What insurance must be taken out?
Consumers do not have to take any insurance unless they have given a mortgage. If they have given a mortgage, the credit provider can require them to insure the mortgaged property.
If the credit provider or supplier has led the consumer to believe that he or she must take some other type of insurance, an offence has been committed and the offender can be required to refund the consumer the premium (price of the insurance). The consumer may also apply to a court to have the credit contractreopened as unjust and be relieved from paying the premium and some or all of the credit charges.
The consumer cannot be required to insure with a particular insurer.
The Insurance Contracts Act 1984 (Cth) and the Corporations Act 2001 (Cth) provide further protection and remedies for consumers who have taken out policies of insurance. In particular, part 7.6 of the Corporations Act requires insurers that have retail customer bases to be registered as financial services licensees, and includes provisions that render an insurer liable for the conduct of its agent, if the insured relied on that conduct in good faith. Intermediaries who arrange insurance may often be agents of the insurer, not the insured, but a broker is usually the agent of the insured.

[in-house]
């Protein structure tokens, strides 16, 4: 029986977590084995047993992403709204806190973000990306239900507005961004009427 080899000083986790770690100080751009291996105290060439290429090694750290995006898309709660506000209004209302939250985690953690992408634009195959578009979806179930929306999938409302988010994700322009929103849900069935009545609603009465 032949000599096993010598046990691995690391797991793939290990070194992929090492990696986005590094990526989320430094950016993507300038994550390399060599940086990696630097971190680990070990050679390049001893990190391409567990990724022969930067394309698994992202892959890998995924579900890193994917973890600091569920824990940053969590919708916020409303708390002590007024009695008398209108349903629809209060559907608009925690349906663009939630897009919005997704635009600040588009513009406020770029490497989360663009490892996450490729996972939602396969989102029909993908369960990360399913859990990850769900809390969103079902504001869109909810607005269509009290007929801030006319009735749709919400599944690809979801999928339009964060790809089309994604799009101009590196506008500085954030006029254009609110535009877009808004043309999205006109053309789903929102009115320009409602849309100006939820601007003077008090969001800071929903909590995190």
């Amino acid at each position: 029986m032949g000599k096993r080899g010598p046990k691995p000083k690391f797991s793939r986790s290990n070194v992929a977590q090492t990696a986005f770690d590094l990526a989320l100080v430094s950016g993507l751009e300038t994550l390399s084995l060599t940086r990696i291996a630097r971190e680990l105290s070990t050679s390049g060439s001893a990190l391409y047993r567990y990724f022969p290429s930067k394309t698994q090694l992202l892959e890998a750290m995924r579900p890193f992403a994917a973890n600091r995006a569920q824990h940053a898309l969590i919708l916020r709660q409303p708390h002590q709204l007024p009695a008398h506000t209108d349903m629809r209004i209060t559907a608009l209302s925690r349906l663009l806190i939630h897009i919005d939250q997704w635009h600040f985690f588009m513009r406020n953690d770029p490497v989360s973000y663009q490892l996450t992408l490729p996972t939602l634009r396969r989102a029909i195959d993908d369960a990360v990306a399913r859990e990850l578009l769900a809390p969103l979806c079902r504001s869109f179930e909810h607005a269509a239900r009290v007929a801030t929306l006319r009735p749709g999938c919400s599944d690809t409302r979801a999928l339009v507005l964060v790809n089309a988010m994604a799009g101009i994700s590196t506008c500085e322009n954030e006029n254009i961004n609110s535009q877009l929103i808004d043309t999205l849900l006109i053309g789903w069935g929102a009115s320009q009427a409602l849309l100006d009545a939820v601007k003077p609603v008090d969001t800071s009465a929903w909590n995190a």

Note: Information given here on insurance does not include information concerning the above Acts, and readers who are seeking remedies under a contract of insurance should seek legal advice.
For a general coverage of the law of insurance, see INSURANCE AND SUPERANNUATION.
What will it cost the consumer?
It is usually cheaper to find your own insurer. If the consumer lets the supplier or credit provider arrange the insurance, the consumer may be paying extra because the supplier or credit provider may receive a commission from the insurer. If this is the case, it will be stated in the credit contract, perhaps in the "fine print".